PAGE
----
Federal Reserve to pump more liquidity into U.S. economy


The U.S. Federal Reserve announced further steps to stimulate a struggling economy and pledged to keep short-term interest rates at near zero until 2015.

At the end of its two-day policy meeting, the Fed said in a statement that it plans to purchase $40 billion in mortgage-backed securities per month indefinitely until the nation's employment outlook improves.

The institution headed by Ben Bernanke said this third, open-ended round of quantitative easing, combined with its Operation Twist initiative - which involves swapping short-term debt for holdings with longer maturities - means the Fed will be purchasing nearly $85 billion in long-term bonds monthly.

The Federal Reserve also pledged to keep the federal funds rate - the interest rate on overnight interbank loans - at between zero percent and 0.25 percent until at least mid-2015.

The Fed had said in January of this year that it would keep that key interest rate low until the end of 2014 in a bid to encourage borrowing and risk-taking and lower the unemployment rate, which has stood at more than 8 percent since early 2009, the height of the global financial crisis.




Obama denies neglecting Latin America, says he expects to return there


U.S. President Barack Obama denied - contrary to what many of his critics contend - that he has neglected Latin America and said that his administration has been "very aggressive" in trying to broaden relations with the region.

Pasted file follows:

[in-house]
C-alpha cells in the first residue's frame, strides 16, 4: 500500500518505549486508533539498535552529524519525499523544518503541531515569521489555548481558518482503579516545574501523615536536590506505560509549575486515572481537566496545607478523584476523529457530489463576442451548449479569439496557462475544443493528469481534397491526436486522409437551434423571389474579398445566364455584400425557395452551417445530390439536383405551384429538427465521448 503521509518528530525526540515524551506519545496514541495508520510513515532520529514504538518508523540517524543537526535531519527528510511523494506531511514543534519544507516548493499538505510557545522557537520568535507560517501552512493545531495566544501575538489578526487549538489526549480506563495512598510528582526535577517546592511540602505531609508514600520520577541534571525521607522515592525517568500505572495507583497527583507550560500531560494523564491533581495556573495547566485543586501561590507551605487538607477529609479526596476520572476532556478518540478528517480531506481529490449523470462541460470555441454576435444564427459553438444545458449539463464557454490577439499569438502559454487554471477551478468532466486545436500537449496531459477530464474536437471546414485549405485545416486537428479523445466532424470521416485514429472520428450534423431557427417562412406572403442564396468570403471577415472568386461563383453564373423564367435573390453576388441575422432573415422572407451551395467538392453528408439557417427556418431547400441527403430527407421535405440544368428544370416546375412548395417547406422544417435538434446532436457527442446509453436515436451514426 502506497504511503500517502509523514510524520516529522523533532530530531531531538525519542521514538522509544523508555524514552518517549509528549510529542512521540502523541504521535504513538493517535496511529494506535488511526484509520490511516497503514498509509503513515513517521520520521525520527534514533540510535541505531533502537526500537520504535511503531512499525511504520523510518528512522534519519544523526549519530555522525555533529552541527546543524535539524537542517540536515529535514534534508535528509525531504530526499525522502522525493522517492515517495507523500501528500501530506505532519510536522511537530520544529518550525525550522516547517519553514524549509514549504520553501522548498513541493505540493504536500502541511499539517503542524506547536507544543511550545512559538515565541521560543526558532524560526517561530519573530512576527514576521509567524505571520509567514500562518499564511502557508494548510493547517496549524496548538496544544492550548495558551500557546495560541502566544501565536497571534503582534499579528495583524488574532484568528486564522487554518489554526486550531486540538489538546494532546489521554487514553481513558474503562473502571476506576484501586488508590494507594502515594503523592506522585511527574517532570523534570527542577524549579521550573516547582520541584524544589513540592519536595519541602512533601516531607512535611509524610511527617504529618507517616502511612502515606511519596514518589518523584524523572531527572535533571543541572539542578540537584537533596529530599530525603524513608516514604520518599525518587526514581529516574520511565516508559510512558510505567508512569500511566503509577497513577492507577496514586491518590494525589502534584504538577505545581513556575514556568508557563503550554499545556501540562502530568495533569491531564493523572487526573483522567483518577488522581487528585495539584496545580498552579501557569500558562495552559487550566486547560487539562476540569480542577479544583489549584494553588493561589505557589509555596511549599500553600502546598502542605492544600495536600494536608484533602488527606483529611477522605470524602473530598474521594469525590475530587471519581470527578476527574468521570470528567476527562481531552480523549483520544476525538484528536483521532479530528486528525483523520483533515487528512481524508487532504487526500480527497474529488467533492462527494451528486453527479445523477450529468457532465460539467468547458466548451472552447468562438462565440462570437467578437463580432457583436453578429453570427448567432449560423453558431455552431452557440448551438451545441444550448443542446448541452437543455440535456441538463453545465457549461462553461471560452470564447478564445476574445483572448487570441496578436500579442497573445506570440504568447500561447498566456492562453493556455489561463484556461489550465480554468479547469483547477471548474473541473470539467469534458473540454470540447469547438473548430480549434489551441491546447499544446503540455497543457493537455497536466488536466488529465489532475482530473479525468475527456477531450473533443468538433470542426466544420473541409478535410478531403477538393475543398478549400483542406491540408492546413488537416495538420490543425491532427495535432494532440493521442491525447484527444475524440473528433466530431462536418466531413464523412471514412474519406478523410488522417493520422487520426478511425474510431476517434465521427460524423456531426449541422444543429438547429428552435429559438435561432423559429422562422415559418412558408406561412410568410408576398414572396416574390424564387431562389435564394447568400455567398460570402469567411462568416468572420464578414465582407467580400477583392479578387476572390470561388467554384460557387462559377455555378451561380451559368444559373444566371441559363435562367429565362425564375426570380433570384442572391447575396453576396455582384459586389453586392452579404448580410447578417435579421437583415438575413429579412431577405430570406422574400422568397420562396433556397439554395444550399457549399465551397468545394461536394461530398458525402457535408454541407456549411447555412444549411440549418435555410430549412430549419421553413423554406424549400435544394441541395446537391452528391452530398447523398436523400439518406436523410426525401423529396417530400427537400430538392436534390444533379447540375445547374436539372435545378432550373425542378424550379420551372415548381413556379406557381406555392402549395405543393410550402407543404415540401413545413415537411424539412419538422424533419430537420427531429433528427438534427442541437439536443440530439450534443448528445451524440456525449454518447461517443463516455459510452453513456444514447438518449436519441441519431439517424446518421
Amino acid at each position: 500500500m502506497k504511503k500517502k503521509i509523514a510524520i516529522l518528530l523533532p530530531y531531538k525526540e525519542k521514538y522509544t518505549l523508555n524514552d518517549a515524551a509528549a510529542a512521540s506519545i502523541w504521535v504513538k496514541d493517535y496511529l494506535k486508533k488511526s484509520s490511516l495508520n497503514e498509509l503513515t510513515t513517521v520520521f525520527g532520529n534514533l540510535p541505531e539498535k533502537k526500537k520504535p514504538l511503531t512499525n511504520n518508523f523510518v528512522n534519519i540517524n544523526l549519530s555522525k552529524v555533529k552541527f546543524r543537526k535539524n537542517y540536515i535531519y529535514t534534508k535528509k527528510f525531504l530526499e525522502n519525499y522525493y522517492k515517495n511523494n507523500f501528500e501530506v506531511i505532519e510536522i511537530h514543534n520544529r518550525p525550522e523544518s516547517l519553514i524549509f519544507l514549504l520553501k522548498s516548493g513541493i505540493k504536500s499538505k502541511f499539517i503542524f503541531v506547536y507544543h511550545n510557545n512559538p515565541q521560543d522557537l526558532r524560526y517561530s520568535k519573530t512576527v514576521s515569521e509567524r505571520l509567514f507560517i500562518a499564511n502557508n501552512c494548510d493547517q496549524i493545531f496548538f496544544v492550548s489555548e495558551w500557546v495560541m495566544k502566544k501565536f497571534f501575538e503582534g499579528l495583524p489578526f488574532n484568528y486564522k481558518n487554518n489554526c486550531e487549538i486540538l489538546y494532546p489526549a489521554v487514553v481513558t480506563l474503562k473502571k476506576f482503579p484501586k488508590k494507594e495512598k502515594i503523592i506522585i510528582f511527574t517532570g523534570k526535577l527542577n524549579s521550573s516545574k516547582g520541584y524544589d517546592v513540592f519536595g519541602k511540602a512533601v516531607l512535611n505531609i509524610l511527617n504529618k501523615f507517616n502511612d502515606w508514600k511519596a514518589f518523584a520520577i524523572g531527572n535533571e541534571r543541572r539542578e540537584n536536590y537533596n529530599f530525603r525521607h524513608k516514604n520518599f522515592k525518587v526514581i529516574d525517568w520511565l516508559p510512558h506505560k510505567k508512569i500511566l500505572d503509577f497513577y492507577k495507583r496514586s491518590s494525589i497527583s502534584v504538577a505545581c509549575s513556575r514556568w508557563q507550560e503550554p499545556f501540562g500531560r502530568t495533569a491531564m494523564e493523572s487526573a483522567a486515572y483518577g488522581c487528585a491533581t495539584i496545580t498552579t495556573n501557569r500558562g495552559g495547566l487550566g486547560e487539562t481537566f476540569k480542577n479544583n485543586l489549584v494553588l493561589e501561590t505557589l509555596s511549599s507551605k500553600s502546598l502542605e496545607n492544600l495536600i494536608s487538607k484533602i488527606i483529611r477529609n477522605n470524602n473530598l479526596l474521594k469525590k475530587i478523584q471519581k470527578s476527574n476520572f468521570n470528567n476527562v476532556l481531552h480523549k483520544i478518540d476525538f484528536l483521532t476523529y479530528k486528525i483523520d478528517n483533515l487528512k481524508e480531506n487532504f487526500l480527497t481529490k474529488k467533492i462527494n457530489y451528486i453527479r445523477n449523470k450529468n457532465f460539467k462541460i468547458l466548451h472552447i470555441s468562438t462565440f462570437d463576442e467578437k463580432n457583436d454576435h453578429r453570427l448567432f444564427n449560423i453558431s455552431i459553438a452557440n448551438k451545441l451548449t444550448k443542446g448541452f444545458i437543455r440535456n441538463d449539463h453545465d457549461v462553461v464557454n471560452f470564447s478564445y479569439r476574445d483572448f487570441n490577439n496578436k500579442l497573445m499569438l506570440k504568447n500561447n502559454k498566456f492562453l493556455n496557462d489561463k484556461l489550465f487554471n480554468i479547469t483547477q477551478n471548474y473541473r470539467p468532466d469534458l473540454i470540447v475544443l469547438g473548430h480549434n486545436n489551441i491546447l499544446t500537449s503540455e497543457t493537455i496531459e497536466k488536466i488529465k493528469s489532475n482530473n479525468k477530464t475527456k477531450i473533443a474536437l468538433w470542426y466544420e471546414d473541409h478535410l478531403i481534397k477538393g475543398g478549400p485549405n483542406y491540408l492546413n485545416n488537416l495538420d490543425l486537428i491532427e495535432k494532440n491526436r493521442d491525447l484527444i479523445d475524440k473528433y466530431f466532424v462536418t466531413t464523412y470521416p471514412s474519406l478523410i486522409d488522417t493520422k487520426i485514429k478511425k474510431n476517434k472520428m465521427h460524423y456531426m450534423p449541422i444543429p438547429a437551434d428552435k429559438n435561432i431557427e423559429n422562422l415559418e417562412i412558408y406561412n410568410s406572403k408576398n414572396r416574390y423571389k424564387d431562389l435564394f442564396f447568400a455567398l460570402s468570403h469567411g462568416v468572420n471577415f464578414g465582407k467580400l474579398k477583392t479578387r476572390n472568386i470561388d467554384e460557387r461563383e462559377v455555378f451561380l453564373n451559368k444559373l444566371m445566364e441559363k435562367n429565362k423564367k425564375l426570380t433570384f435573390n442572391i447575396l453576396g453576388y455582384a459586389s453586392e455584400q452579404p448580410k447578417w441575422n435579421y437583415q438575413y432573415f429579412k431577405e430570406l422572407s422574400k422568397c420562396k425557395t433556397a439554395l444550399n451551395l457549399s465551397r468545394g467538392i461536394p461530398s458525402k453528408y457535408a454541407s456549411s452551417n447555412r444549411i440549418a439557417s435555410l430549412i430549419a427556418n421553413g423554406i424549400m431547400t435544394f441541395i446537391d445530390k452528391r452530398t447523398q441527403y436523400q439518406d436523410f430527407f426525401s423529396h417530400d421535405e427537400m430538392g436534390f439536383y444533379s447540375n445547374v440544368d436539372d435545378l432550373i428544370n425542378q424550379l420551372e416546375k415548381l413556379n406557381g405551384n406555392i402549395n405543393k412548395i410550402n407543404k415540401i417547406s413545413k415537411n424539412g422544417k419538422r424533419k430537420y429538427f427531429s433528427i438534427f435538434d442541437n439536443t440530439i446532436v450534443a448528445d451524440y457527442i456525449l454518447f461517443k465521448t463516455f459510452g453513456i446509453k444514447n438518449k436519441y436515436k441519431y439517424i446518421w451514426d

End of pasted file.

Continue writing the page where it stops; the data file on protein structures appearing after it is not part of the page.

"(W)e have (not) only not neglected it, we've actually been very aggressive in trying to expand those relationships. Trade is significantly up between the U.S. and Latin America since I took on the presidency," Mr. Obama said in an exclusive interview with Agencia Efe, Spain's international news agency, adding that he expects to "travel there again."

"In very concrete terms, we have partnered on security issues, to dealing with (the) transnational drug trade, to energy issues focused on how we can develop greater energy efficiency and more clean energy," the president said.

Mr. Obama also mentioned, as signs of his commitment to Latin America, that since taking office in January 2009 his administration had worked on "expanding trade by signing free trade deals with Colombia and Panama and really emphasizing exchanges between young people which create such a strong bond between the U.S. and the region."




Obama: I didn't promise to complete immigration reform in my first term


U.S. President Barack Obama said here in an exclusive interview with Agencia Efe, Spain's international news agency, that he had not promised to complete his entire 2008 campaign agenda, including immigration reform, during his first term but rather had said that he would begin working on it.

When asked if he regretted not having been able to deliver on immigration reform, the president responded: "No, because what a president does, or what a candidate for president does is you lay out an agenda of where you want to take your country, a vision for how we would strengthen the country and, in my case, my vision has always been how do we create a strong middle class, ladders of opportunity into the middle class."

"And the agenda that I put forward," he said, "is one that is designed to make sure that anybody who works hard in this country can make it."




Sicilia to take break from Mexico peace movement